And safety comes first.

Sunday, March 9

The Book of Barnacles

Before heading to class last week, I remembered to stop at the bookstore to pick up a copy of the school's creative writing publication, which features the winners of last year's writing contest. A friend from last year's creative writing class asked me if I received a rejection email from the judging committee (we were all required to submit a story for the contest). I said no, I didn't get a rejection note, and figured perhaps my precious story about pony girl Joanne had made it into the final rounds. My eyes hurried up and down the index, anticipating the glorious moment where they would stop at the name Sylvia. When I saw the name Susan and a different story published, I knew it was a mistake.

I decided to write to my former creative writing instructor, who oversaw the contest.

Dear Mr. H,

Please know that I shed no tears as I formulate this letter to discuss my lack of mention in the campus publication. I believe that it was an oversight by your committee, excluding me in the publication. My exclusion in your publication is like an aquarium without the cool shark. No, it is like an aquarium with nothing but barnacles in it.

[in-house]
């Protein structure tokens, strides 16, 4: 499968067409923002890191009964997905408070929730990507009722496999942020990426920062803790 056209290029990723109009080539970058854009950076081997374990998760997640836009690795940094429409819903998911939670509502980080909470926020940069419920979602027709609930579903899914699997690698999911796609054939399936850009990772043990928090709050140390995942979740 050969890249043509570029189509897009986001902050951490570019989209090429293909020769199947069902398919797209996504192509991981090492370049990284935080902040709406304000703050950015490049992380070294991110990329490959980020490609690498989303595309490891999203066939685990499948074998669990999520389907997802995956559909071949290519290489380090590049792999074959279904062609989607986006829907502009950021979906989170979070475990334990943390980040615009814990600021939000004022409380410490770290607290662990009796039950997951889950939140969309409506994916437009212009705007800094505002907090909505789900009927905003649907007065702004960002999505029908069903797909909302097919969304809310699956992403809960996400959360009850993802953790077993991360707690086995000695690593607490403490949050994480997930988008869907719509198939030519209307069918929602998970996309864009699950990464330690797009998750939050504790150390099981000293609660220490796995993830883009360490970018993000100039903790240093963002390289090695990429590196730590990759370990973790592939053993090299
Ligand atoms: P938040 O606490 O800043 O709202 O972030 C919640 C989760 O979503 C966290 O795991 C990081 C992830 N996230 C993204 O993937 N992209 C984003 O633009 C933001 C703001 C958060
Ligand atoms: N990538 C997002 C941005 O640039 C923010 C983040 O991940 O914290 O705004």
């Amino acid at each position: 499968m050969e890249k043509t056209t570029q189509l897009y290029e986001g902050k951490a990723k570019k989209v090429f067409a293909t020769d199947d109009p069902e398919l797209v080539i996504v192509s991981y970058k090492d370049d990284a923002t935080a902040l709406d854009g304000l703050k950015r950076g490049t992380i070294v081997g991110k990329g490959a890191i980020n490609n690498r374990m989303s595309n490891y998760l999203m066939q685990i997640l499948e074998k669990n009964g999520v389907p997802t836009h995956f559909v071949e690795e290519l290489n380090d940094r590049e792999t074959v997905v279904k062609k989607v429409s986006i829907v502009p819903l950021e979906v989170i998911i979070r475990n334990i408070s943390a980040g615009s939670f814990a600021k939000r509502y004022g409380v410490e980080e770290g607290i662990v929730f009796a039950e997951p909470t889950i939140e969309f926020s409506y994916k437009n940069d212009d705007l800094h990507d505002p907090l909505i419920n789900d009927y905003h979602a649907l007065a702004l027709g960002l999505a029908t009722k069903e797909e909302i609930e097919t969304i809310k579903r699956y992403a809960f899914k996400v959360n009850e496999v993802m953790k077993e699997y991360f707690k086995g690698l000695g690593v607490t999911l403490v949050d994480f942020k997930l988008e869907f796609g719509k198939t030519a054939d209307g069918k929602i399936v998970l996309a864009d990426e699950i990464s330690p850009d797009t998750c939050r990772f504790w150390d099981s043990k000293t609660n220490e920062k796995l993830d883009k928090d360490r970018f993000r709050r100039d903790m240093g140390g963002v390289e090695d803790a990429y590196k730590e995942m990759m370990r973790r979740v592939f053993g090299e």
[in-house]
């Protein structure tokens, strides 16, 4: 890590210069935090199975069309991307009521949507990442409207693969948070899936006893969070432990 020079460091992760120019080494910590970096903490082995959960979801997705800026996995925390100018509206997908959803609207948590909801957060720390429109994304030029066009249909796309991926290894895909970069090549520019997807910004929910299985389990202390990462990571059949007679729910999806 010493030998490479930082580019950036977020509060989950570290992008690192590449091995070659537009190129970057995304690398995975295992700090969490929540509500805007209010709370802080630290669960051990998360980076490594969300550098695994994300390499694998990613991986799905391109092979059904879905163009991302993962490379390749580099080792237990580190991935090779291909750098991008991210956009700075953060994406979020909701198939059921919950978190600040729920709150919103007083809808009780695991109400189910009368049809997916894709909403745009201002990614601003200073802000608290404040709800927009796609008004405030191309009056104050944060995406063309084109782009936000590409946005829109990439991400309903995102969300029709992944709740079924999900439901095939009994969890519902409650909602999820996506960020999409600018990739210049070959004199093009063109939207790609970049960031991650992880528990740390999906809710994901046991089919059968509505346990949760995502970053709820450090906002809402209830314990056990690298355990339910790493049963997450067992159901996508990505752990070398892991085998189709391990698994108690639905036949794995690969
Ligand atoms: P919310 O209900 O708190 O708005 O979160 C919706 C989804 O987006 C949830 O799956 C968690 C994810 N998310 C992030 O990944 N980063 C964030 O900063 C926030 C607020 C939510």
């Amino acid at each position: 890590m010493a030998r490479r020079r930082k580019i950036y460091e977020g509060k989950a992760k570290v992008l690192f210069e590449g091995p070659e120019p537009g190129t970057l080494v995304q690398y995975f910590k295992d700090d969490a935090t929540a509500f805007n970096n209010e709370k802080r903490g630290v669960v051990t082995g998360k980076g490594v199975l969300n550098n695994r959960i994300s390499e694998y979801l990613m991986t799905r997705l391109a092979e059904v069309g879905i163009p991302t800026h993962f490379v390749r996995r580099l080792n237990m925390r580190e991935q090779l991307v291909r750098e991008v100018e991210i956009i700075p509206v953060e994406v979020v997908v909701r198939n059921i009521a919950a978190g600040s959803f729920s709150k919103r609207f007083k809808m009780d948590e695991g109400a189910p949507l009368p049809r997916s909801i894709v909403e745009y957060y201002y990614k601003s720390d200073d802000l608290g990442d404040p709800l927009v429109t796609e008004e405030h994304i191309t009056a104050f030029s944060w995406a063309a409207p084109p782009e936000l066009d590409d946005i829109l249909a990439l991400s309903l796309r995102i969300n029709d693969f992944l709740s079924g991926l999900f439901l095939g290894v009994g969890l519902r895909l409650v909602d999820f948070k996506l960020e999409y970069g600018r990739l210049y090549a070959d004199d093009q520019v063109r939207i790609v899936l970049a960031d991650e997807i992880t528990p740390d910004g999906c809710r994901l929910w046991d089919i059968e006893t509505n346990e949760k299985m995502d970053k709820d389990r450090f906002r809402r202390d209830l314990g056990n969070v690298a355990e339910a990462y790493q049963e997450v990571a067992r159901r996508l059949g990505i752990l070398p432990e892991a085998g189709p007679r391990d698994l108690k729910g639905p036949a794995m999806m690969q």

I have reviewed the work of this "Susan" chosen for publication, and I feel that your committee has made a mistake of planet-sized proportions. Again, my name is Sylvia, and my story is far, far more entertaining than the one you decided to publish. I mean, how many stories about visiting grandparents in nursing homes can we bear? Wouldn't the student body prefer a story about a girl who lost a friend by sitting on the friend's cat? What's done is done, I suppose. It would be too expensive to recall all the publications and correctly feature my story in place of Susan's.

Perhaps you'll know who's the better writer next year, when you actually read all the entries. In the meantime, may we all marvel at the awesome barnacle chosen for publication instead of me.

No hard feelings.